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Reprinted from The Sentinel Courier, Pilot Mound, MB


The story of the Hong Kong Veterans, which when fully understood, is one which gives a different perspective to December and to the Canadian Government during World War II.  It’s a story with more significance than Pearl Harbour, sister events in reality, yet the attack on Hong Kong gets swept under the carpet while Pearl Harbour gets monuments and movies.

The attacks were simultaneous. Pearl Harbour lasted only a few hours while the Canadian Soldiers at Hong Kong fought valiantly for four weeks. The difference in recognition and publicity between the two attacks is clearly unfair, and something the HKV’s and their families have been working to rectify for decades.

Hong Kong became Canada’s greatest military blunder when she sent 1976 untrained men the ages of Wade Wilson, Bill Treble, Mark Sloane, Owen Taylor, Derek Friesen, Danny Hildebrand, Rick McConnell, and Alain Gould to impossibly defend an allied position against 50,000 Japanese. Those who were not murdered after Hong Kong’s surrender Christmas day, 1941 were forced into prison camps in Hong Kong and Japan, used as slave labour, tortured, tormented, starved, and given little medical attention for four years.

Japan did not adhere to the rules of war, nor did it cooperate with the International Red Cross.  The POW’s families had no way of knowing their loved one’s location or if they were dead or alive.  When the war ended the survivors returned as different men, not speaking of their experiences except with each other. The good health they enjoyed before Hong Kong never returned.  Most were tragically misunderstood the rest of their lives.

While the Japanese Government refuses to acknowledge the atrocities of their POW camps, the Canadian Government has attempted to do a little.  In 1998 a settlement was paid to the remaining Hong Kong Veterans, yet nothing to the families of those who had already passed away. In 2001 another and final pension was granted –  small compensation considering the after affects of being held POW - a lifetime of nightmares, ill health, emotional & physical scars and personality changes all of which also affected their wives and children.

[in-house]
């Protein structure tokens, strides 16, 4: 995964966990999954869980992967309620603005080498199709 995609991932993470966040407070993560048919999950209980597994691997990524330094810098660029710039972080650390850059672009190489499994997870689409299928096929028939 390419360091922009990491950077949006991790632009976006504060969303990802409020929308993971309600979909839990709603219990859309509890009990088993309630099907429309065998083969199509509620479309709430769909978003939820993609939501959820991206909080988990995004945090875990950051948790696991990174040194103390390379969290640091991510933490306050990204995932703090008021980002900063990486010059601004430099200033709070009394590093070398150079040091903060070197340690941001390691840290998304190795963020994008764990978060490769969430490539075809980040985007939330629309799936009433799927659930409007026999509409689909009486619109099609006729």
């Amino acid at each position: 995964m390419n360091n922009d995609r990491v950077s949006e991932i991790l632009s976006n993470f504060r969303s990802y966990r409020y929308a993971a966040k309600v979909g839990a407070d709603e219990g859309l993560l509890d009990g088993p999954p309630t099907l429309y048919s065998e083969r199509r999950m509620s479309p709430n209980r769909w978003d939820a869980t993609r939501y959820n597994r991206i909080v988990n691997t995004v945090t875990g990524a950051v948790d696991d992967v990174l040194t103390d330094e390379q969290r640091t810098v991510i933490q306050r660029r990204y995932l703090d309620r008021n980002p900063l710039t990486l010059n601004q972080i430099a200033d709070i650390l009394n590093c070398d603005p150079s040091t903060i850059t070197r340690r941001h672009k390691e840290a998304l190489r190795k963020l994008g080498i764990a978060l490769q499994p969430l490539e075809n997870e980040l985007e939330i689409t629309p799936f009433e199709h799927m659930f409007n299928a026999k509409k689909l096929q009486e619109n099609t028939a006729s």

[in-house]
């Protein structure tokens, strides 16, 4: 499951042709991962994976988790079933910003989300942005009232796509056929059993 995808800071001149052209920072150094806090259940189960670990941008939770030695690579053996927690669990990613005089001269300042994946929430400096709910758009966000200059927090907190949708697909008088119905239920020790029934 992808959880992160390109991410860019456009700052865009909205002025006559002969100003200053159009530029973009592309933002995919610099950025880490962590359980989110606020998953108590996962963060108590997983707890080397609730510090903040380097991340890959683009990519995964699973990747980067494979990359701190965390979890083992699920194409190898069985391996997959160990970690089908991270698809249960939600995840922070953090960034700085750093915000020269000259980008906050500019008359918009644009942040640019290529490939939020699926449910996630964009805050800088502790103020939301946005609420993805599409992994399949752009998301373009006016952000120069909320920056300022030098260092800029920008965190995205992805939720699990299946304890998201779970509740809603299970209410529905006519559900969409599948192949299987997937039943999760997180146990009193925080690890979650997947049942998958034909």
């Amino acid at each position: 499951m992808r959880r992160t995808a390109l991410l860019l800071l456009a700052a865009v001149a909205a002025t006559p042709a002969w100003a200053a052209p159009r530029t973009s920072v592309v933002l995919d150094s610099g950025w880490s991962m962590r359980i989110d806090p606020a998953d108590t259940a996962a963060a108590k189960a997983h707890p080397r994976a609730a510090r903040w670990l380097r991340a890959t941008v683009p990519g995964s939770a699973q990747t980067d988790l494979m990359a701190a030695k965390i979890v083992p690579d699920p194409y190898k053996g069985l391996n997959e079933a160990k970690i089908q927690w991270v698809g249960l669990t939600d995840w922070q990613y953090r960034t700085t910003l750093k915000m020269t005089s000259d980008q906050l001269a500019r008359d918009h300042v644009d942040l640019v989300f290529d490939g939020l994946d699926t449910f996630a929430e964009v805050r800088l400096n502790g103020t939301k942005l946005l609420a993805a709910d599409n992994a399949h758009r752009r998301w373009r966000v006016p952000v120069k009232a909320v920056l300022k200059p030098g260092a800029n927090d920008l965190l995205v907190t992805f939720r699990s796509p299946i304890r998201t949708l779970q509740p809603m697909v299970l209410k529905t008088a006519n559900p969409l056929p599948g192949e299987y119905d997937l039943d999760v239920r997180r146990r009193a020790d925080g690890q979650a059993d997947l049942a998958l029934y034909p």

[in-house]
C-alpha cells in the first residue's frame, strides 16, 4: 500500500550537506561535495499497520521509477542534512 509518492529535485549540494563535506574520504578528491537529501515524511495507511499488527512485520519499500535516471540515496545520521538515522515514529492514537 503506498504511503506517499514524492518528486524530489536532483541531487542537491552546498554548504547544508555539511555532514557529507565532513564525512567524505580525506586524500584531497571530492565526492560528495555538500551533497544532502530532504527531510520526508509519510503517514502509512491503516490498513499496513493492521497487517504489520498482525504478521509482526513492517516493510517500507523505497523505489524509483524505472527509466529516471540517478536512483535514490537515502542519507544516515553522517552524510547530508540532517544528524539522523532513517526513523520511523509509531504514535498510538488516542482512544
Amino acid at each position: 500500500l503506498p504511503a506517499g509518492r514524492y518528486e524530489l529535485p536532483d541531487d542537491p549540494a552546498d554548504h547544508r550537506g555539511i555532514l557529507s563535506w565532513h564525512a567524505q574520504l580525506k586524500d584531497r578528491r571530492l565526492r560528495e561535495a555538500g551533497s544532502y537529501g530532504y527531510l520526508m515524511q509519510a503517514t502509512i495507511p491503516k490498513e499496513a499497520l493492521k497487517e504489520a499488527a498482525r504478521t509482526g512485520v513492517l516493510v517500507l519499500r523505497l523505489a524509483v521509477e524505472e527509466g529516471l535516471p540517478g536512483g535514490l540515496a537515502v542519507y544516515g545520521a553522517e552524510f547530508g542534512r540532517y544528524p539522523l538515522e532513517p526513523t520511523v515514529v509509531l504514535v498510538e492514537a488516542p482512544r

Among the Hong Kong Veterans are thirteen men from this area:  Buster Agerbak (Father of Carol Hadley – former president of the Hong Kong Veterans Commemorative Association), Ken Agerbak  (Father of Greg Agerbak, Father-in-law of Myrna [Henderson] Agerbak), Tage Agerbak (Father of Albert Agerbak), Dick Currie, Eddie Currie, Jack Fordyce (good friend of Jick Wallace & Family), Jack Hay (Father of Bill Hay, Grandfather of Landon, Julie, Katharine and Laura-Jane Hay), Bill Mayne (Brother of Laura Glenn, Great Uncle of Jeff & Danny Glenn, Kern Martindale), Keith Stewart (Father of Dennis Stewart, Brother to Black Jack), Guy Stewart, Ed Toews, and Buzz Winram.  (My apologies to those families I’m unable to make a local connection to.)

Their families belong to the Hong Kong Veterans’ Commemorative Association whose work, in part, is to bring the truth of what occurred in Hong Kong to light. Currently they are proposing to build a Memorial Wall in Ottawa which will honour the Canadian Forces who were sent to Hong Kong by having their names engraved on it. While the Memorial Wall’s prominent location at Sussex & King Edward in Ottawa has been donated by the Canadian government, it will not receive any further government funding, and the HKVCA is seeking sponsorship from Royal Canadian Legion Branches and the general public to cover the costs of construction, landscaping, and continued future maintenance.

Donations of any amount are gratefully accepted.  Tax receipts will be issued for amounts over $20.00 and further recognition will be given according to the following structure:

-          Up to $499 – a Letter of Thanks from the Regional and/or the National Treasurer

-          $500 - $999 – a Letter of Thanks signed by the President of the HKVCA

-          $1000 - $2999 - a Certificate of Thanks

-          $3000 - $4999 – a Plaque

-          Over $5000 – a plaque, the donor’s corporate logo (if any) and link on the HKVCA website, a listing in the dedication brochure, and inclusion in any newspaper or other advertising of the Memorial Wall Dedication.


Donations can be mailed to:

The Hong Kong Veterans’ Commemorative Association

Box 381, Winnipeg MB  R3C 2H6

Or can be made online at:

http://www.canadahelps.org  (However the HKVCA is charged 3% of your donation should you choose to use this method.)

Yet I see an irony in the fact that the HKVCA feels it needs to issue thanks.

Canadians enjoy the freedom to travel this country safely, to speak our minds, and to freely do the things we love to do.  We can do so because of the sacrifices and Supreme Sacrifices of Canadian Soldiers (in this case the Hong Kong Veterans) during World War II. We continue to be protected today by the Supreme Sacrifice of Lane Watkins and by his comrades’ ongoing work in Afghanistan. Glen VanMol and Greg Decosse may pass their batons to Tyler Burns and Jarret Edwards.

In reality, donations toward the Memorial Wall should instead be considered our way of saying thank you to these men and their families, regardless of whether we knew them or not and for which we need no thanks in return. Maybe a truthful movie will never happen, but through years of dedicated work of the Hong Kong Veterans’ Commemorative Association, and our donations of gratitude, a Monument to the Hong Kong Veterans is finally achievable.